Markus Rehm

Markus Rehm, a long jumper from Göppingen was left off the German national team being sent to the IAAF World Track and Field Championships, despite the fact that his jump is the longest by a German this year.

The reason? His right leg is a prosthetic limb, and the German Track and Field Federation “has used biometric studies to rule that his carbon-fiber prosthesis gives him an unfair advantage,” according to the Associated Press.

And so goes the cat-and-mouse chase between advances in technology and the authorities in charge of creating an even playing field.

In the 1960s, rigid steel poles gave way to carbon-fiber poles. While the pole vault leap increased during Olympic competition from 4.56 in 1956 to 4.70 in 1960, it lept to 5.10 in 1964 and again to 5.4o in 1968. First movers in the technology had the advantage.

When the full-body swimming suits were all the rage, and over 100 world records were broken in an 18-month period in 2008 and 2009, FINA, the international swimming federation, decided to ban certain suits made of polyurethane, according to this New York Times article.

And now, track and field organizations are trying to figure out when the artificial limbs on athletes are creating an advantage or not. There are likely to be fine lines, and difficult choices as the technology improves. Will a runner with an artificial arm be allowed to compete with full-body athletes?

And for that matter, can’t we say eyeglasses or contact lenses for riflemen or archers are a competitive advantage versus those who do not need them?

Has anyone asked?

Go to this link to see fascinating video of Rehm and his jumps.


We waited on the platform for the arrival of the Shinkansen Nozomi #130 to pull in, and for the cleaning crew to do their magic. The train, as scheduled, pulled in at 16:53. The doors opened, the passengers walked out, and the 56 members of the Central JR Tokaido-sen cleaning crew, clad in pink, streamed into the 16-car bullet train. The train was to depart at 17:10, 17 minutes after arrival, but they had to complete the clean up in 12 minutes.

Nozomi Shikansen_Cleaning crew

First they had to forcefully rotate the sets of seats so that they faced the other direction, as the train was now going to head West. Next they had to gather the newspapers and drink cans, sweep up the floor, replace the headrest coverings, check the overhead racks for items left behind, and check the seats for moisture (ie: spilled drinks, excessive sweat, who knows what). On the day I was there, a seat actually had to be replaced as it was too damp.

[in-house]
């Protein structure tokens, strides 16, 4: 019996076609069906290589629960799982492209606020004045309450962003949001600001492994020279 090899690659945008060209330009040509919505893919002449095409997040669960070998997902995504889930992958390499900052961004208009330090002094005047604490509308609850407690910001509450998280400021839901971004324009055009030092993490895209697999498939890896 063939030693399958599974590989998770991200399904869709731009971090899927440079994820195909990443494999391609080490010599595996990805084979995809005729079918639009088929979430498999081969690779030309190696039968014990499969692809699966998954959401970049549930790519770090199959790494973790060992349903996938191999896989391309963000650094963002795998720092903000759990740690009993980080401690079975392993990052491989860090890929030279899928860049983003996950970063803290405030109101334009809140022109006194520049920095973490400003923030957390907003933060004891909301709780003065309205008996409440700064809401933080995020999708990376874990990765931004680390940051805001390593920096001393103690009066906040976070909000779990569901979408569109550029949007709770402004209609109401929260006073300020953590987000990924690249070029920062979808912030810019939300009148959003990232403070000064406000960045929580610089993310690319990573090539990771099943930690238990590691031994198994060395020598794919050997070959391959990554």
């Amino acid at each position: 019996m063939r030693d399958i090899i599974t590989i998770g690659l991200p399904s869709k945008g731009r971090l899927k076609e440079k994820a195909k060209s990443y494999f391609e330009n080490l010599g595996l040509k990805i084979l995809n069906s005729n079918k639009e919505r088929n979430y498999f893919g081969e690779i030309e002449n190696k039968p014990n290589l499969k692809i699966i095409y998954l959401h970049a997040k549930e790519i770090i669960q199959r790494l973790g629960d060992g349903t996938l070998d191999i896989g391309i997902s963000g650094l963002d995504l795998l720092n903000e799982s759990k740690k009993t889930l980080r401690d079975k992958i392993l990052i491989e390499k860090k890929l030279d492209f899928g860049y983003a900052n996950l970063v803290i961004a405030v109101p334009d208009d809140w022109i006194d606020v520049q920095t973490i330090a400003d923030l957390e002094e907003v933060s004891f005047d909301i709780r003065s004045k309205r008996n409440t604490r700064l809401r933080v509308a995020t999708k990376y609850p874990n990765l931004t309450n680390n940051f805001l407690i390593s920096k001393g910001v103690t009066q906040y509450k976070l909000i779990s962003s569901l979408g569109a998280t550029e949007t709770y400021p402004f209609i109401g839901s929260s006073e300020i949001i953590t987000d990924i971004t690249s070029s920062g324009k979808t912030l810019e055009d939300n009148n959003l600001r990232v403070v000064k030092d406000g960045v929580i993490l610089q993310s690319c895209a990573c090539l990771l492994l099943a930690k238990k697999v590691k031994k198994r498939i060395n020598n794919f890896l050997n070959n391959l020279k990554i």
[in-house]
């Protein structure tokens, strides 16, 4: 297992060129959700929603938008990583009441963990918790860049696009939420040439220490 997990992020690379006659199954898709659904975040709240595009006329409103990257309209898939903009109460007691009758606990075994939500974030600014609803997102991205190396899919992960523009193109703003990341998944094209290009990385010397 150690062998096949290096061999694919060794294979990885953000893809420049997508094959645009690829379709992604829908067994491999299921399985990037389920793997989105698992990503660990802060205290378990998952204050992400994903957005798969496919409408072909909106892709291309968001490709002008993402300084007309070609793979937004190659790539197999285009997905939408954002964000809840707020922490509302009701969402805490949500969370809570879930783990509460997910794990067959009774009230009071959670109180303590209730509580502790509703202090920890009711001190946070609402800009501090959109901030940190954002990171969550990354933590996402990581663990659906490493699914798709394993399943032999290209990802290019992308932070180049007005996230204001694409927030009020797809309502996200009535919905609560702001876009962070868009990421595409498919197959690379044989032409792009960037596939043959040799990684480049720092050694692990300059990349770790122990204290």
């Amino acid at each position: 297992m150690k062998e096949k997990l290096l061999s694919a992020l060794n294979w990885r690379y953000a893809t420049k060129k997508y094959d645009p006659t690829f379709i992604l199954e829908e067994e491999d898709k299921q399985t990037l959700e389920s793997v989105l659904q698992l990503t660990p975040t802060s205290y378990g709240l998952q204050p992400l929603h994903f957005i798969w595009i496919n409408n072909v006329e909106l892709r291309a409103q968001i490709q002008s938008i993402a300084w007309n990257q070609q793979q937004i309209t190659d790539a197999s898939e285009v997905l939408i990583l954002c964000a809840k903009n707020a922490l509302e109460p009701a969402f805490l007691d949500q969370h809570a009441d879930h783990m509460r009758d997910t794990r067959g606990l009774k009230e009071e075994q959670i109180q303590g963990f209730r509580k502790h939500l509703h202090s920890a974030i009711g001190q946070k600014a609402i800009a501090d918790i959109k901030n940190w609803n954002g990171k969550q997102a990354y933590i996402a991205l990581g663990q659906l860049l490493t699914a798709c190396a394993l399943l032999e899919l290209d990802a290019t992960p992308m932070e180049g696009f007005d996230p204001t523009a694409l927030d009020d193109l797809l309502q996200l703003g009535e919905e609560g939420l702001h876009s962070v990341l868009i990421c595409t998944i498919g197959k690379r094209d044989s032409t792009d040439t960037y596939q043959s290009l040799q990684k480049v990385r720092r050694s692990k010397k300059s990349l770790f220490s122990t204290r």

And then, they’re done and out of the train. a few moments later, after the head of the cleaning crew gives the go ahead, the passengers for Western Japan are allowed on board the renamed Nozomi #53, bound for Hakata. 12 minutes. Done.

On October 1, 1964, 9 days before the beginning of the Tokyo Olympics, Japan commenced operations of the fastest train in the world, The Shinkansen, also known as The Bullet Train. As much as the Olympics did, the Shinkansen symbolized Japan’s impressive recovery from bombed-out and destroyed to world class.

In 1964, the Shinkansen ran at a top speed of 210 km per hour and made it from Tokyo to Osaka in four hours. Today, the top speed is now

Seattle Times, October 9, 1964
Seattle Times, October 9, 1964

This is a bit of a mystery to me. The above ad states that the Opening Ceremonies of the Tokyo Opening Ceremonies would start at 1 am in Seattle, which would have been 16 hours earlier than Tokyo, or 5pm in Tokyo. That would mean that NBC would have started live coverage two hours after the beginning of the opening ceremonies. Did people stay up late to catch the Opening Ceremonies two hours in? Did they bother to show anything live on the East Coast? So much was made out of NBC’s decision to broadcast the Olympic Games live from Tokyo through the technological magic of the satellite, Syncom III. In the end, the only live coverage was this partial showing of the opening ceremonies. Of course, if you’re living in the US, that’s to be expected with a time difference of 13 hours in the East Coast, and 16 hours in the West Coast.

Syncom III, the satellite that sent live pictures across the world from Japan to America...just once.
Syncom III, the satellite that sent live pictures across the world from Japan to America…just once.

But apparently, NBC’s overall coverage was pretty bad. Wrote one viewer to The Sunday Star TV Magazine, “May I be the first of many (I’m sure) who will register discontent with NBC’s coverage of the Olympics in Tokyo. The first objection I have concerns the time the games are being shown… It seems to me that more could be shown earlier in the evening. The second objection I have is the poor continuity of the clips…. The whole affair seems to lack enthusiasm… I guess I’m just disappointed after the excellent job done by ABC during the Winter Olympics.” According to the US press, NBC was not wholeheartedly invested in showing the Games during prime time, when sponsors pay the big bucks to watch their favorite entertainers. Wrote the TV Writer for The Oregonian on October 23, 1964, “Instead of pretending to ‘cover’ the games on a day to day basis, NBC would have been better advised to save the film and tapes, edit them and